While Apple Music sealed deals with the three major record labels prior to announcing their splashy new streaming service/24-hour radio network, many independent labels have been reluctant to align themselves with Apple’s upcoming service. Beggars Group, which boasts labels like Matador, XL Recordings, 4AD and others under its umbrella, is one such major indie to hold off from signing with Apple Music, as they explain in a statement titled “With regards to Apple Music…”
Beggars Group, like many of the unsigned independent labels, are especially apprehensive about Apple Music’s three-month free preview offer to users, a period in which artists will not be compensated for what is streamed on the service.
“We are naturally very concerned, especially for artists releasing new albums in the next three months, that all streaming on the new service will be unremunerated until the end of September,” Beggars Group wrote. “Whilst we understand the logic of their proposal and their aim to introduce a subscription-only service, we struggle to see why rights owners and artists should bear this aspect of Apple’s customer acquisition costs.
“We fear that the free trial aspect, far from moving the industry away from freemium services – a model we support – is only resulting in taking the ‘mium’ out of freemium,” they continued. Beggars Group isn’t the only indie label weary about signing Apple Music’s 250-page licensing contract. “I hesitate to say ‘everyone,’ but a lot of independent labels are of the same mind – that it’s kind of a raw deal,” a source at a top indie label told Rolling Stone. “There definitely seems to be a coalescing of opinions to opt out.”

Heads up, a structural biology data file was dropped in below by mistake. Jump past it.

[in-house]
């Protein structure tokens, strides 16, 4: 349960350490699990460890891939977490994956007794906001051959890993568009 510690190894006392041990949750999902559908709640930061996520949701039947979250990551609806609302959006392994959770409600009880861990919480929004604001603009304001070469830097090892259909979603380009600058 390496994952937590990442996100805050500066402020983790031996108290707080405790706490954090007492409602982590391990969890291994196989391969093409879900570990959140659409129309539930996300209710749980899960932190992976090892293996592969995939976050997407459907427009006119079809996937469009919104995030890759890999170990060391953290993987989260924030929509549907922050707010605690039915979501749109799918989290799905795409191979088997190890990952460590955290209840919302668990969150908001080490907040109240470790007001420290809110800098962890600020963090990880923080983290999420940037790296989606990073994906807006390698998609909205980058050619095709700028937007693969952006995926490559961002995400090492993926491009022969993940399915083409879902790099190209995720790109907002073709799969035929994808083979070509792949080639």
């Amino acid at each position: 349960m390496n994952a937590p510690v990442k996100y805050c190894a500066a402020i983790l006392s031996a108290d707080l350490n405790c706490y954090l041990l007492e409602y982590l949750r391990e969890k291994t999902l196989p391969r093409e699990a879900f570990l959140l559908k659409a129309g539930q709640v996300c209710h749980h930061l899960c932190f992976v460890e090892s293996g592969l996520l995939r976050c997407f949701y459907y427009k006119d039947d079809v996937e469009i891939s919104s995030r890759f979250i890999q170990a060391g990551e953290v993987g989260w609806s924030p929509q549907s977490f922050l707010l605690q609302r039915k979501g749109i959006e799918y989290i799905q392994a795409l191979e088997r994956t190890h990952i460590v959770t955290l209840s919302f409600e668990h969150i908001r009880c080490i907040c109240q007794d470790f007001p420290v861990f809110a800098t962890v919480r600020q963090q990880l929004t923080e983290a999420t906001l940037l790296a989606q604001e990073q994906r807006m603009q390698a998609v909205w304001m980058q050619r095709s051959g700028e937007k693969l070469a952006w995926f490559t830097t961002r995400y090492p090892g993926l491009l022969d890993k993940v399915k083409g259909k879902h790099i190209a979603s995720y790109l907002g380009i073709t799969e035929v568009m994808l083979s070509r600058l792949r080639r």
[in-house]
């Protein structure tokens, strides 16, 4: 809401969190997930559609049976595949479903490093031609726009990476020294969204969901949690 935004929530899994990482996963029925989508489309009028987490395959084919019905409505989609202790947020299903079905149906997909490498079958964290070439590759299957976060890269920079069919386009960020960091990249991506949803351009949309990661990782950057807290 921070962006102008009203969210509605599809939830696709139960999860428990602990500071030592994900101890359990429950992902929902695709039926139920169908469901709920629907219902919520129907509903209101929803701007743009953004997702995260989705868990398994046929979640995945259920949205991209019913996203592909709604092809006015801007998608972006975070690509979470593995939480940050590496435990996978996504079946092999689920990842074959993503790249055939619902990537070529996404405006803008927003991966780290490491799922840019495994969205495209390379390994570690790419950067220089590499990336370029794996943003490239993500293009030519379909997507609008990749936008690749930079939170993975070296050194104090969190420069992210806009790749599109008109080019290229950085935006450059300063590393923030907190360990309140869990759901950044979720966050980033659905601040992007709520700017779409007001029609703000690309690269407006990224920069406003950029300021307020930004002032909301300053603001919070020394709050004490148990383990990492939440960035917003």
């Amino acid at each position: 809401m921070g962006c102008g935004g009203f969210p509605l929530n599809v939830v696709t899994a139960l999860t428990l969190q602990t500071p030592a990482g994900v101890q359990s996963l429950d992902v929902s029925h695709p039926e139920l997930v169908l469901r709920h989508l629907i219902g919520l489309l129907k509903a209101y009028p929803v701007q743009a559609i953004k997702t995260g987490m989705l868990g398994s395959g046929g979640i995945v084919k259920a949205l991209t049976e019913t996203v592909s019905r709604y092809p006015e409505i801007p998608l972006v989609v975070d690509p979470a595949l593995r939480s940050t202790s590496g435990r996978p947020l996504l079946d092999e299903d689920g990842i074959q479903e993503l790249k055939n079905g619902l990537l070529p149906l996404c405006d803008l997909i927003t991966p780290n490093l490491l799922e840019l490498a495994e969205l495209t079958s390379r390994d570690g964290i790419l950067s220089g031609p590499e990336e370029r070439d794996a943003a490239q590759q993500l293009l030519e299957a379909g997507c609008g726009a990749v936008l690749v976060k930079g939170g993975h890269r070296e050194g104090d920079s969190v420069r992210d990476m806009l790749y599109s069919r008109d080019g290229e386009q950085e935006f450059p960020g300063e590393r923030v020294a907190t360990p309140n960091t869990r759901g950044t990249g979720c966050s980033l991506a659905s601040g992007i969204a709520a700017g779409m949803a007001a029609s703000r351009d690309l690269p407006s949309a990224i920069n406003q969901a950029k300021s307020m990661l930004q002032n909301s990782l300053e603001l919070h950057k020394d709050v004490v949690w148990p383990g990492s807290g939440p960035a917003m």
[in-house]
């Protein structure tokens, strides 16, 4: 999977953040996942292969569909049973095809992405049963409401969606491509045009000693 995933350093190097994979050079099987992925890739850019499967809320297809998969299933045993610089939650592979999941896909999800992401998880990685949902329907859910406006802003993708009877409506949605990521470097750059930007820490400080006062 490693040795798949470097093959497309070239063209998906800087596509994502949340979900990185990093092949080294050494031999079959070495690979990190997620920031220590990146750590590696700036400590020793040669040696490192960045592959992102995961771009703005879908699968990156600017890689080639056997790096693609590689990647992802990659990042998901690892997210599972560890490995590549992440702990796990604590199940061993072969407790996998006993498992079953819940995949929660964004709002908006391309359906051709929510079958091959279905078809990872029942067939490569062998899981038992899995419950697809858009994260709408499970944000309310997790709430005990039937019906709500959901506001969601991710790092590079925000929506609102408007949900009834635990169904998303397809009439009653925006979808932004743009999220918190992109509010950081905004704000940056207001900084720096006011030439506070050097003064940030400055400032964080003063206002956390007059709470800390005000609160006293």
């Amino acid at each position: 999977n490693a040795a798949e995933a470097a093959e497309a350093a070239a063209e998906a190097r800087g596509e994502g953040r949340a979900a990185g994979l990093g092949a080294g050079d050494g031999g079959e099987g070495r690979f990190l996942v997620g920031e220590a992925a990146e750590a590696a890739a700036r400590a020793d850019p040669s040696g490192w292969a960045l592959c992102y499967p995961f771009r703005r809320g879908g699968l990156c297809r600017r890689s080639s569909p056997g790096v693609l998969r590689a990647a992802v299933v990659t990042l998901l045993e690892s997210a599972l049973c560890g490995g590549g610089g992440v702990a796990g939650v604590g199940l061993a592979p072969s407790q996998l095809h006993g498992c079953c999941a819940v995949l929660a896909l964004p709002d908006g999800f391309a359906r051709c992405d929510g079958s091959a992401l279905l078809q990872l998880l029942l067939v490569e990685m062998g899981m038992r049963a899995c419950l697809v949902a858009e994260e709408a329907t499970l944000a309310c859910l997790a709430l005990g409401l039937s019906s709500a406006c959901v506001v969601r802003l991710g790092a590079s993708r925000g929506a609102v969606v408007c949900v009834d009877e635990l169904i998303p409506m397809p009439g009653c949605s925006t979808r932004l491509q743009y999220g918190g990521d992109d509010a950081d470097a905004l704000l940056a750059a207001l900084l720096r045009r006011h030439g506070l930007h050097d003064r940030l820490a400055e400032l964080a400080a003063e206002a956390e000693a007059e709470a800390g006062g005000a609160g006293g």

In their statement, Beggars Group admits that Apple has been a “wonderful partner” for the past decade; Adele’s 21, the top-selling album of the past decade, was released via their XL Recordings and was the bestselling iTunes album in history as of last June. However, Beggars Group questioned if they are “being treated on a level playing field vis a vis the major labels and their artists.” They also question the “commercial and practical aspects” of Apple Music’s Connect feature.
The label is hopeful that impasse can be resolved by the time Apple Music arrives June 30th. “At the moment we do not have an agreement with Apple Music that would allow us to participate in the new service,” they wrote. “However, we very much hope that the obstacles to agreement can be removed.”